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"Comfort Women" Memorial Seeks Applications from Artists

Posted by City of San Francisco, CA ; Posted on 
Public Art; Visual - DEADLINE :  



The Comfort Women Justice Coalition, in partnership with the City of San Francisco, California, have released a Request for Proposals for the design of a memorial to the “Comfort Women,” the victims of sexual slavery by the Japanese Imperial Army from 1932-1945, to be built in St. Mary’s Square in the heart of San Francisco’s Chinatown. This call is open globally to all artists and public place-makers and seeks proposals of the highest artistic caliber. A public art panel consisting of community leaders, arts and design professionals will review submissions. The public will be invited to review the submissions at an open exhibition of all entries.

The submission deadline is September 30, 2016, at which point three finalists will be selected, each of whom will receive a thousand dollar stipend to refine their final designs. The winning submissions will be announced December 5th, 2016. The proposed installation date is the spring/summer of 2017.

NOTE:  This is a REQUEST FOR PROPOSALS.  Interested artists are asked to create designs without prior compensation.  Artists should carefully review all requirements before deciding to apply.

A $140,000 budget shall be used for the design, materials, and installation of the public art, as well as the artist’s compensation.

This is an international competition open to all entries that meet the objectives outlined in the overview above. Professionals, practicing artists and collectives who have public art experience are strongly preferred.

Project Description
From 1931 through 1945, during World War II, hundreds of thousands of girls and women from 11 countries were sexually enslaved by the Imperial Japanese Armed Forces. The majority were from China, Korea, the Philippines, and Dutch Indonesia, with many from Burma, East Timor, Japan, Malaysia, Taiwan, Thailand, Vietnam and other countries. These girls and women, through coercion, deceit and brutal force, were subjected to exploitation and unspeakable pain and torture every day of their short lives. They were the “Comfort Women” for the Imperial Japanese army, a euphemism for sex slaves. For decades the survivors have been fighting the Japanese government, demanding it to own up to its past and offer official apology, legal compensation and ongoing education to protect the next generation from the same egregious crimes that they endured. When the former “Comfort Women” broke their silence they changed the human rights landscape forever. In 1993, sexual violence as a strategy of war was declared a crime against humanity by the United Nations. At the same time, people began to understand the horrors of sex trafficking and its relationship to militarism and violence against women.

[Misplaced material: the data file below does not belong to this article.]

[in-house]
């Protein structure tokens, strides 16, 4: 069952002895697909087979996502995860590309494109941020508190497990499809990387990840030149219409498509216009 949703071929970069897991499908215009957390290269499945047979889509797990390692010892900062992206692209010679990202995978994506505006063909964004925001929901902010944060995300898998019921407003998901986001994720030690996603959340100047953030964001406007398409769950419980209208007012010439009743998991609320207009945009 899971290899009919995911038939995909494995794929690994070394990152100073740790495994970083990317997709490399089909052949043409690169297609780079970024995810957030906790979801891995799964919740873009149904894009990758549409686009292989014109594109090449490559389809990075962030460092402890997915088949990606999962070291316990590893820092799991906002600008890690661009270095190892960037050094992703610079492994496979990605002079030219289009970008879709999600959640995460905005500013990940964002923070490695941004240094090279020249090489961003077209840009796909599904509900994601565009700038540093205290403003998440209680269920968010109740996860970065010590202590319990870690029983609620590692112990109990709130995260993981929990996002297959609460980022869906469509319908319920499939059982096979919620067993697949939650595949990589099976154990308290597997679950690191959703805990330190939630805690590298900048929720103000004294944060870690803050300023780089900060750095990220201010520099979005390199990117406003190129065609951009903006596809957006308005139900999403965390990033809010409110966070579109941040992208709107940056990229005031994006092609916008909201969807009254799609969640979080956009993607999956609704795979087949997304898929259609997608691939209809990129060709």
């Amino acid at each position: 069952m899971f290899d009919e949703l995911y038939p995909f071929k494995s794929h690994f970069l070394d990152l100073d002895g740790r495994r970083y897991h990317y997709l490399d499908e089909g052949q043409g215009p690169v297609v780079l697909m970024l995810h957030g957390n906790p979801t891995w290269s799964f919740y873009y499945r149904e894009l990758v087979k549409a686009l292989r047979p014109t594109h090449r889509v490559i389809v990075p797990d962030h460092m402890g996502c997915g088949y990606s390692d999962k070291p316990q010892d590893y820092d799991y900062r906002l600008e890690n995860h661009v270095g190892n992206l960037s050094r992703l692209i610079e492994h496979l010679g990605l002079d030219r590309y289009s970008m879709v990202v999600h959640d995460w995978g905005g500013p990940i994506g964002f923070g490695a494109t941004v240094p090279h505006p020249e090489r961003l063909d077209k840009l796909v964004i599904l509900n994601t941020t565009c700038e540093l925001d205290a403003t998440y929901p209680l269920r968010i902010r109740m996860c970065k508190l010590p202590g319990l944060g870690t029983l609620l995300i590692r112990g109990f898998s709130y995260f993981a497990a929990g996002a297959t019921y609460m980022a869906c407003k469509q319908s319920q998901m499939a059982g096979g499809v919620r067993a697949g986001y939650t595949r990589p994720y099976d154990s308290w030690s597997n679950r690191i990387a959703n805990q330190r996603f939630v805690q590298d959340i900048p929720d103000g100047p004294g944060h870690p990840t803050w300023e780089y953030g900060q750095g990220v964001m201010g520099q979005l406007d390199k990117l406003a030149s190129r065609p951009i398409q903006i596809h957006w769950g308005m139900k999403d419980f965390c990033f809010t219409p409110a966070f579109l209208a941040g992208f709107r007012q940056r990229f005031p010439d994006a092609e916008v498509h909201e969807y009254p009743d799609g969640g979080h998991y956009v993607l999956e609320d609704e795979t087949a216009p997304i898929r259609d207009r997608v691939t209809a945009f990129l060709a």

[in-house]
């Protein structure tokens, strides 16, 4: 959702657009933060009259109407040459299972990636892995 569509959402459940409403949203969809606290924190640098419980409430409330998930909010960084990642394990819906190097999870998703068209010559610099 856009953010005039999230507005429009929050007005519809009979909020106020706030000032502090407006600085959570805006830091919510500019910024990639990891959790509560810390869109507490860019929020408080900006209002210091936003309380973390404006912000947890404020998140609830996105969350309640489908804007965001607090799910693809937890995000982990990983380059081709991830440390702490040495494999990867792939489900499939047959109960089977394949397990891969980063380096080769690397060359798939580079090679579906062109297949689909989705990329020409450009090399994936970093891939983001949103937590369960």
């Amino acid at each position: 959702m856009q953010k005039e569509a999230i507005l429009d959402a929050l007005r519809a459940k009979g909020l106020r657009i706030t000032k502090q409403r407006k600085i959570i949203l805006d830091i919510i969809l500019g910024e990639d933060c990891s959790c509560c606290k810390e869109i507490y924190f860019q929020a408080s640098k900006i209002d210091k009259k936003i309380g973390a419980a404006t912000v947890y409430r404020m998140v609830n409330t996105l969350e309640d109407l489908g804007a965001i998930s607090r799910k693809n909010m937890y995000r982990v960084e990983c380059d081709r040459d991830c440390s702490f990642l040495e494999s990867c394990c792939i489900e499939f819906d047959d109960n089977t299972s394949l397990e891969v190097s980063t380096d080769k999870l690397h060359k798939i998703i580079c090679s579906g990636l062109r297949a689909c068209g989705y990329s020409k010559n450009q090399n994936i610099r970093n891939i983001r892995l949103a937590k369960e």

Artwork Goals
The memorial is meant to honor and remember the suffering, struggle and courage of the so-called “Comfort Women.” It will be a lesson in history, as a symbol of the on-going search for justice and peace and a call to advocate for the rights and safety of women and girls around the world.

How to Apply

Applications will NOT be accepted by postal mail or email!  All applications must be uploaded through the project website.  Application submissions will include the following, and only three files up to 6MB each may be attached:

1. Three 20 inch by 20 inch boards (300 dpi [12,600 pixels by 900 pixels], max. file size 6MB).
2. Project title and design concept statement on the boards should not exceed 300 words.
3. One site plan of park with monument in place (1 inch = 25 feet).
4. One site plan of the monument site (1 inch = 1 foot).
5. One front and rear elevation of the monument (1 inch = 1 foot).
6. One rendering or perspective view of the monument.
7. Conceptual drawings, including additional plans, sections, elevations as needed.

Questions?  Contact Jocelyn Zanzot, Project Director, or by phone 334-329-4047